The action of domperidone as a D2 dopamine receptor blocker prevents the ergot alkaloids from mimicking dopamine actions. The most apparent action of dopamine and the ergot alkaloids in the fescue-endophyte symbiont is their prolactin-lowering effect. With administration of domperidone to mares consuming E+ tall fescue, prolactin returned to normal levels and even increased above normal levels in most instances (Redmond et al., 1994). Although prolactin is a major factor in equine fescue toxicosis, it is only one of many hormones that are influenced. Prolactin, progestogens, and estrogen are major factors in the milk production maladies observed in E+ mares, and administration of domperidone returns these hormones to near normal levels and functions. In addition, the effect of domperidone on peripheral circulation as an a-1 receptor antagonist provides for its remediation of the negative microcirculatory effects of the alkaloids.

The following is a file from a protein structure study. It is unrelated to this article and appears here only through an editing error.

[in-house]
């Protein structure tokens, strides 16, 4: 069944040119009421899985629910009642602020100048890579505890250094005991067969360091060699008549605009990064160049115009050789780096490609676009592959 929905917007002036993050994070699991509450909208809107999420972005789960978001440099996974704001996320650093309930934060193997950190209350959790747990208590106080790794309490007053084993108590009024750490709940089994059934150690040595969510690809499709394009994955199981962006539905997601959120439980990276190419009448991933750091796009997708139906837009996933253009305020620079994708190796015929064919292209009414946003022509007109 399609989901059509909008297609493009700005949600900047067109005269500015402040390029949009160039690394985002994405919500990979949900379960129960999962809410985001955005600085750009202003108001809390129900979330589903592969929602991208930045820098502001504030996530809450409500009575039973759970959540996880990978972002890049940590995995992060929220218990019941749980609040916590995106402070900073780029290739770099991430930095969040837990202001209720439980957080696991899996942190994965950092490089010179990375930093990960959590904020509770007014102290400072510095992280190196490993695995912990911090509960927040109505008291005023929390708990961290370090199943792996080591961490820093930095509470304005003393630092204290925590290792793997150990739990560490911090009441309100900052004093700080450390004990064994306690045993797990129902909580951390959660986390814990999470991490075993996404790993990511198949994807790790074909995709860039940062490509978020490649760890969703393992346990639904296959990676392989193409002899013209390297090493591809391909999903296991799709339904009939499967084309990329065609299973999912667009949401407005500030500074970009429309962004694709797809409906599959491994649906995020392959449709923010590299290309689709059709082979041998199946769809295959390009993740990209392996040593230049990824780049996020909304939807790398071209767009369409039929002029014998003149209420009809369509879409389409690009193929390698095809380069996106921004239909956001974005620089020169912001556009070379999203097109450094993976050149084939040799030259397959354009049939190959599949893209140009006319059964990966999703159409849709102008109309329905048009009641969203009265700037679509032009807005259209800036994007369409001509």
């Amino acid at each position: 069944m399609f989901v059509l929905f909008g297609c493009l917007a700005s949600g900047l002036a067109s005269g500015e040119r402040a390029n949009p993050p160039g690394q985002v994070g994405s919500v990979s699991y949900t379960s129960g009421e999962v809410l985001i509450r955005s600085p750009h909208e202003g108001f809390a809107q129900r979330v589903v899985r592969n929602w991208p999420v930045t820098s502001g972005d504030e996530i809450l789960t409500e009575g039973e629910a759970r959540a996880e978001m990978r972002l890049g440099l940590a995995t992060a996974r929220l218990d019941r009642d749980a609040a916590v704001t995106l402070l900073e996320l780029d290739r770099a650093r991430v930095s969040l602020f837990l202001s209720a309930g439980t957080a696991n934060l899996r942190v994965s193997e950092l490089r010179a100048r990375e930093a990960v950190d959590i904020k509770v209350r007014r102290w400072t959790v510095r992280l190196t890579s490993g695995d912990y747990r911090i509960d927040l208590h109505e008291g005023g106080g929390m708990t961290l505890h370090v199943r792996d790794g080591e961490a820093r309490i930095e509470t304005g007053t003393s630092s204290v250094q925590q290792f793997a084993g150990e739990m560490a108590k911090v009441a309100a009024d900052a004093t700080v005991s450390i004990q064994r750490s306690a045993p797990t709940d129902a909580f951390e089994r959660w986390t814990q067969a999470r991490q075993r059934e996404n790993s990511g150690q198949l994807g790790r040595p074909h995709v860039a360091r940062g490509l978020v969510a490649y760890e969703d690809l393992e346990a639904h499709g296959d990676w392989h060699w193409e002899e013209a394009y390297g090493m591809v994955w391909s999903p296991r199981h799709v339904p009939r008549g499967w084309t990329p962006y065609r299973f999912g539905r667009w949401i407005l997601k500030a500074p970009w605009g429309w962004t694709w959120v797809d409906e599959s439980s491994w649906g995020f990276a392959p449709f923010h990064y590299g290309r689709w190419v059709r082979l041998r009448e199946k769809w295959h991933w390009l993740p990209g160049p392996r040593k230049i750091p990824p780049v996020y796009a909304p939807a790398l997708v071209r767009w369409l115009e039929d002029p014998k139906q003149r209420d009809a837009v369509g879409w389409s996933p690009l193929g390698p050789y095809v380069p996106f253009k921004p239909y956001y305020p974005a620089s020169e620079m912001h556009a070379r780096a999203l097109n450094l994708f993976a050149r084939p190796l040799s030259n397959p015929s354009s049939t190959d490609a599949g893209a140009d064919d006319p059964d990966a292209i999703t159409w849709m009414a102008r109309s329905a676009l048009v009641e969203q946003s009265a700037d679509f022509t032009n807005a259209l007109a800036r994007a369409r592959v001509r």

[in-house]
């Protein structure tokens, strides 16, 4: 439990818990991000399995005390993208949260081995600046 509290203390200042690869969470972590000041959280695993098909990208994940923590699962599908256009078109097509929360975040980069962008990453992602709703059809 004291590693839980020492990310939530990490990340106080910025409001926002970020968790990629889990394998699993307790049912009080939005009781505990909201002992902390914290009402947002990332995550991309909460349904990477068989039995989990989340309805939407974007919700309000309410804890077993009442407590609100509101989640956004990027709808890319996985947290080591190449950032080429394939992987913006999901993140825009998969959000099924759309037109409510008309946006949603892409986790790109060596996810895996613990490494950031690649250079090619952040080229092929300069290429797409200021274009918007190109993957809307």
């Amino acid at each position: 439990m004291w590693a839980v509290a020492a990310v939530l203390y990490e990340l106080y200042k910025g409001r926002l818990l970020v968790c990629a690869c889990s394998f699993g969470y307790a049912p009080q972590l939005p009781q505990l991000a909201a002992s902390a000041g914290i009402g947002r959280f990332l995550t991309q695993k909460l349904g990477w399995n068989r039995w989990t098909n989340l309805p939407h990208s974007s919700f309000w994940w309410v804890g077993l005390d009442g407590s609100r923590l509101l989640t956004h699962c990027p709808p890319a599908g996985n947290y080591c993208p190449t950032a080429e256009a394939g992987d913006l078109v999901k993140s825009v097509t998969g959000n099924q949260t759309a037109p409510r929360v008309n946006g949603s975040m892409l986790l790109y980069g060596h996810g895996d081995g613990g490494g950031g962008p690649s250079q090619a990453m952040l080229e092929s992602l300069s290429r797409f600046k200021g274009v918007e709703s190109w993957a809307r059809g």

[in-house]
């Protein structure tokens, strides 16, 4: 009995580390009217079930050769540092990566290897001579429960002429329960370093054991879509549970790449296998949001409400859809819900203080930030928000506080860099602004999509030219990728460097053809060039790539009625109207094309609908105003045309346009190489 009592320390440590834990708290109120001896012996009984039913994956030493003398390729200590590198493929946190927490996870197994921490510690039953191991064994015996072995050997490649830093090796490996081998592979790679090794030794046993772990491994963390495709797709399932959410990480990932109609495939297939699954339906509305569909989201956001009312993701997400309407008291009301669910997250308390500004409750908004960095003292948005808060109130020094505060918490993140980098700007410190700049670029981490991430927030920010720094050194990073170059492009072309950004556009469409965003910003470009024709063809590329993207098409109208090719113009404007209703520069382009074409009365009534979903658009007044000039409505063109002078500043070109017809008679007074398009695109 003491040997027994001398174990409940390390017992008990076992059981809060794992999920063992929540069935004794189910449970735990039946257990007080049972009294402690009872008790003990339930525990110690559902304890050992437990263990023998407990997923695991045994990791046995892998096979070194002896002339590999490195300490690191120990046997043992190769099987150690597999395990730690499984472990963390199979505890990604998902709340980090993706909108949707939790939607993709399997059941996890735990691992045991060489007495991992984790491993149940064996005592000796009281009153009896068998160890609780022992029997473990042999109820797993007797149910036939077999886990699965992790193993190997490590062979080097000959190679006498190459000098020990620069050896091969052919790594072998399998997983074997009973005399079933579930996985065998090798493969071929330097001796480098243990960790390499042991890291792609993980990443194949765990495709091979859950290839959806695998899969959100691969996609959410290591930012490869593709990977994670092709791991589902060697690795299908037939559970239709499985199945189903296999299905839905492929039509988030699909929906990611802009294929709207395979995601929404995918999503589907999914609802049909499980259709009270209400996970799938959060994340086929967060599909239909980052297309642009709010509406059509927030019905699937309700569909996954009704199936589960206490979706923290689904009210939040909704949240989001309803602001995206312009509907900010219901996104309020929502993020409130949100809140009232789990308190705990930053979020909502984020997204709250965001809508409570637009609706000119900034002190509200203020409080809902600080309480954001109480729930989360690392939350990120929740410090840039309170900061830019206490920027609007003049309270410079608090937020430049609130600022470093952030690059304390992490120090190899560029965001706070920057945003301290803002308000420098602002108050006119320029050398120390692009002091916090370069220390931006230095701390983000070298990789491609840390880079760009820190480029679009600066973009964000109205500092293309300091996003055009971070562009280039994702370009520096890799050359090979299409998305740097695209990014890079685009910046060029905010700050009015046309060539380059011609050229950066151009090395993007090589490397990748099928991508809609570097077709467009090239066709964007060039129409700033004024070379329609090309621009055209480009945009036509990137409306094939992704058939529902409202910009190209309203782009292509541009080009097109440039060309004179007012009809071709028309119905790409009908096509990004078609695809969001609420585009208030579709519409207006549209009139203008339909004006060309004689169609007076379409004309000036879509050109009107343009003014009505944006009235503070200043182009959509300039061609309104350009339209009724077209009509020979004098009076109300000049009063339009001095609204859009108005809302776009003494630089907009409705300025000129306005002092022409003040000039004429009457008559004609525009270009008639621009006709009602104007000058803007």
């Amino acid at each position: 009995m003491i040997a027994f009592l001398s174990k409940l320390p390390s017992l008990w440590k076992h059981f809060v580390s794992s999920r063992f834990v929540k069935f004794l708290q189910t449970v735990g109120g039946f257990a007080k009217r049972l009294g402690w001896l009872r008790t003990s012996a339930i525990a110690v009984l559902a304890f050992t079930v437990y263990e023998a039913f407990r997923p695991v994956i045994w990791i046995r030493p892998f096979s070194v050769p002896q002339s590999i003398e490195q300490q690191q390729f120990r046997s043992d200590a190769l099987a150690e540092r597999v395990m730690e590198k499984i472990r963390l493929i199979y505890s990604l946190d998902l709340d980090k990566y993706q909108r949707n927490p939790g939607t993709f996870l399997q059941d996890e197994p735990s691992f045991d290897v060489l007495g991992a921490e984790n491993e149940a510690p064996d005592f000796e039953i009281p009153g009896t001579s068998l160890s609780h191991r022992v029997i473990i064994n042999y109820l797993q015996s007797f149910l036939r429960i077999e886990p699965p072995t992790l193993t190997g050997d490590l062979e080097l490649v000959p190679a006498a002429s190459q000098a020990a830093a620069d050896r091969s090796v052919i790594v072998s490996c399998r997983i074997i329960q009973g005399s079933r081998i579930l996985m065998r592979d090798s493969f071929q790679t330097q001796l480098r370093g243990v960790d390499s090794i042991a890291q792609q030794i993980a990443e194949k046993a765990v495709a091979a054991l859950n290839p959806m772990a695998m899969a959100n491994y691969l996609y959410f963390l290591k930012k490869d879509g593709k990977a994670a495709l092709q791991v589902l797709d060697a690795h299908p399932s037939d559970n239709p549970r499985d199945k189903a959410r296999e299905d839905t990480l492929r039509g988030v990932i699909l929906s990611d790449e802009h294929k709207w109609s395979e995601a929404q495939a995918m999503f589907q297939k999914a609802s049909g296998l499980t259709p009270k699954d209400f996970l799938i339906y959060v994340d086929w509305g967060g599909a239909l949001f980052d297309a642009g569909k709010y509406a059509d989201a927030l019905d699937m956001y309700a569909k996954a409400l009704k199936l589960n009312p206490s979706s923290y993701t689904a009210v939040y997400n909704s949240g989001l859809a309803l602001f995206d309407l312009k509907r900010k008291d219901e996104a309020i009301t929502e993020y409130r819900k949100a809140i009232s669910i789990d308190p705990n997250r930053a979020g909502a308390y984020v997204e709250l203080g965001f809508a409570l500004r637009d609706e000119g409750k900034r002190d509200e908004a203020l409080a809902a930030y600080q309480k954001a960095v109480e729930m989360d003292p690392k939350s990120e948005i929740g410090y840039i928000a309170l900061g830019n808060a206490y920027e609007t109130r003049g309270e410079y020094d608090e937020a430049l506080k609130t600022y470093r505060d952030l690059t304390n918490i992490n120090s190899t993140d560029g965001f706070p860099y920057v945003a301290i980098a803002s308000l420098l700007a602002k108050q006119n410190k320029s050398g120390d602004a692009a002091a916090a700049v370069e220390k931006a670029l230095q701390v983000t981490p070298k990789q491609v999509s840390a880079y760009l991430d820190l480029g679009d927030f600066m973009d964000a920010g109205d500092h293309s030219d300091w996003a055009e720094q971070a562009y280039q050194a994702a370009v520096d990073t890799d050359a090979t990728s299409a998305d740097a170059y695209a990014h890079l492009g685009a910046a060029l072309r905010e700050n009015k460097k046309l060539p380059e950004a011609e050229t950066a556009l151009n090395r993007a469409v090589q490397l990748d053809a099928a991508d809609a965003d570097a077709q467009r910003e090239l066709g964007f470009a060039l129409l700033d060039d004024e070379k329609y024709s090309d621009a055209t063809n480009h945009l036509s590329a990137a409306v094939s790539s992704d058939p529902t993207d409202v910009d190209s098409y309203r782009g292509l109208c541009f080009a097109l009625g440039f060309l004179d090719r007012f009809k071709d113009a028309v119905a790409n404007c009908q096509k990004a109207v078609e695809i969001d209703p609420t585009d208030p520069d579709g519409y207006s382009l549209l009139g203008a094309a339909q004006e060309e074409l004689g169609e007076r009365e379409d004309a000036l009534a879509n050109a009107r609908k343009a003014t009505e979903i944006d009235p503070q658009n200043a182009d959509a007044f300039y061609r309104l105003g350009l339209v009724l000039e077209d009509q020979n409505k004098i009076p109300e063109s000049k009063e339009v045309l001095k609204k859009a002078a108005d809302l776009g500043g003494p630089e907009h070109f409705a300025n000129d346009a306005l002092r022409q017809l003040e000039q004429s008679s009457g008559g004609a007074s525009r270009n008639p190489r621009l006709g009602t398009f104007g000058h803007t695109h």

Since the hypothalamic-pituitary-adrenal axis (HPA) of the fetus in mares consuming E+ tall fescue appears to be compromised, resulting in prolonged gestation lengths and the associated problems, domperidone may have some effect on the HPA system. This hypothesis is borne out by the fact that mares that receive domperidone while grazing E+ tall fescue foal at or near their expected foaling date with normal, healthy foals. Adrenocorticotrophic hormone (ACTH) levels in foals from mares consuming E+ fescue are low. Since ACTH is the stimulus for adrenal cortisol release and since normal fetal adrenal cortisol levels appear to be necessary to trigger parturition, one can speculate that domperidone may be affecting this system. Zerbe et al. (1993) administered domperidone to dogs and observed an enhanced ACTH response to corticotrophic releasing hormone (CRH) injections. Thus, domperidone could be reversing the effects of E+ tall fescue on gestation length by causing an increase in adrenal cortisol through CRH stimulated release of ACTH.